VIEW: FROM BUSSEY HOLLOW

By Jack McShane

The other day I was notified by my wife that our dear snowplower had called to complain that the conifers planted alongside our driveway were interfering with his truck as it plowed along, and requested that they be pruned up. These Blue and Norway spruce trees we planted 22 years ago as seedlings barely 10 inches in height are now between 25 and 30 feet high. When planted, there was no thought of them reaching this height, at least in my lifetime. The branches overhanging the drive made for a nice country-style entranceway to our home and it was with great hesitation that we took on the somewhat emotional task. We pruned with a pole saw and in the end the result was not too bad, and we were assured that the drive would be plowed in the future. Suggestion: when planting trees think about the future; trees often grow, and often quite rapidly, so consider adequate space for height and width growth and look up. Are you under power lines?

The Norway spruce are excellent trees for wildlife in that they are fast growers and hold their lower branches for many years which afford great protection for prey species.  They appear not to have any major pathogen problems that so many of our other tree species have. During the winter months I have had groups of grouse form what might be called coveys in the dense understory of these trees, protected somewhat from the wind and predators.

If you have been in the woods lately, you may have noticed the large flocks of foraging chickadees, nuthatches, occasionally joined by a couple of downy woodpeckers. According to the DEC Fieldnotes this flocking appears to allow them to spend less time watching for predators and a better chance of finding food. When there are many eyes there is greater chance of spotting danger as happened the other day on one of my low woods strolls. A flock as described above suddenly went into panic mode. Most were instantly gone; others, the nuthatches, went into what I call under-branch immobilization, and an eerie silence ensued. A barred owl appeared on silent wing through the leafless canopy, made no attack as there was nothing to attack and was gone as fast as he arrived. It took a few minutes for things to get back as they were, but eventually the foragers returned. The chirping for some reason sounded more restrained than it had before. Owls are esteemed in many tribal cultures as harbingers of good fortune, whereas in western cultures they are thought to portend the opposite; misfortune. I believe the chickadees to be of western culture.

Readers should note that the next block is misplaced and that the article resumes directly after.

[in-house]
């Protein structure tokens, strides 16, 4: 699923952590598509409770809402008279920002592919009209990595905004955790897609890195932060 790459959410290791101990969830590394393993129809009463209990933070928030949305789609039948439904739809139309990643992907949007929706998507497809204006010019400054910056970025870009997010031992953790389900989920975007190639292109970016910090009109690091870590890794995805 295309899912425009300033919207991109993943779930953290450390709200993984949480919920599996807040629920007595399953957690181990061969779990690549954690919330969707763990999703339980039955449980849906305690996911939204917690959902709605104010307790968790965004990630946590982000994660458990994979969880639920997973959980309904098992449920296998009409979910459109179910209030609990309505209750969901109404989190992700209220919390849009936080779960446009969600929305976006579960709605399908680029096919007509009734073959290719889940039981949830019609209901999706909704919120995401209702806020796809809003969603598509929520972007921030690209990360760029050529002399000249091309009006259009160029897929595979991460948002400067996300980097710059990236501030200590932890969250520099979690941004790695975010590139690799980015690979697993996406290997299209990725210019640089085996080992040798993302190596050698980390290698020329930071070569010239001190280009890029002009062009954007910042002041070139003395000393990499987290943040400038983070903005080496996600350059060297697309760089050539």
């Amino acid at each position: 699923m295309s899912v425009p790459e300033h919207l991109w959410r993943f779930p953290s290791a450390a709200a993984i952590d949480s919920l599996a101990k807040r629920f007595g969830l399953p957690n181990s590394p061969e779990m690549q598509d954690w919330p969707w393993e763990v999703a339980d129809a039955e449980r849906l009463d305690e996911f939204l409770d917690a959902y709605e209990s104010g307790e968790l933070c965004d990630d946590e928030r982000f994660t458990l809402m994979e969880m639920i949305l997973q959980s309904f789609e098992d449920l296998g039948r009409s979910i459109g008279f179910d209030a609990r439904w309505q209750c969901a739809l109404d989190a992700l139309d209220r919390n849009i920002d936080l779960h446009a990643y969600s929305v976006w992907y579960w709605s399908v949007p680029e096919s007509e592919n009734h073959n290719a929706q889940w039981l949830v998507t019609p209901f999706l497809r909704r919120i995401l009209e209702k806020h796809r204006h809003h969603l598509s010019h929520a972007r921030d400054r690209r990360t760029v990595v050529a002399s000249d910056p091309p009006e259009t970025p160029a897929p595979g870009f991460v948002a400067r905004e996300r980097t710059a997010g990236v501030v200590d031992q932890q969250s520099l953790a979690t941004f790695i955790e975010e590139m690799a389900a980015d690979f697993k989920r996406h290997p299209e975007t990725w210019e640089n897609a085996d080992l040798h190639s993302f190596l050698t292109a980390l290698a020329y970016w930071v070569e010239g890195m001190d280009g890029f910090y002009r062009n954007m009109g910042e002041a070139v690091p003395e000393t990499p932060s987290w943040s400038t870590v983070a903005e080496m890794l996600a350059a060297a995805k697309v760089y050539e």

A friend called the other day asking for an identification of a creature he had observed crossing his road as he plowed the snow. It was like a small mink, with a bounding gait, a pure white coat with a black tip on its tail. It was obviously a weasel in its winter mode which makes it very hard to spot in a snowy environment. Its color changes from brown to white for the winter months. His hyper energy makes this little guy a formidable hunter of all that is smaller than he. Of course, if after the color change there is little snow he is at quite a disadvantage. Although small, he is trapped for his fur and if taken during the white phase, a fine gentlewoman residing on Park Avenue. in the city might eventually be proud of her very expensive and rare ‘ermine’ fur just as many kings and queens of yesteryear were.

For those of us birders, there is really an incredible story of a back-packing osprey. A three month old osprey, named Penelope by Audubon researchers, and fitted with a three quarter ounce solar powered satellite transmitter that allows tracking to within a few hundred yards of its location, flew 2,700 miles from Massachusetts to French Guiana in 13 days. The research has shown that juveniles tend to wander, loiter, and even get lost, whereas adults fly faster and use more direct routes, and are surer of where they are headed. Penelope broke the customary rule. Go Penelope!

More on mountain lions: I received a call from a hunter friend who said that two of his friends, while hunting around the town of Callicoon in Sullivan County, observed a mountain lion on two separate occasions. They had no showable paw prints, no scat, and of course no picture. Other hunters in the area had no sightings. So the myth goes on. “We are defined not only by what we believe, but by what we refuse to believe.”

“Only when the last tree has died and the last river has been poisoned and the last fish caught will we realize that we can’t eat money.”   Cree Proverb ~

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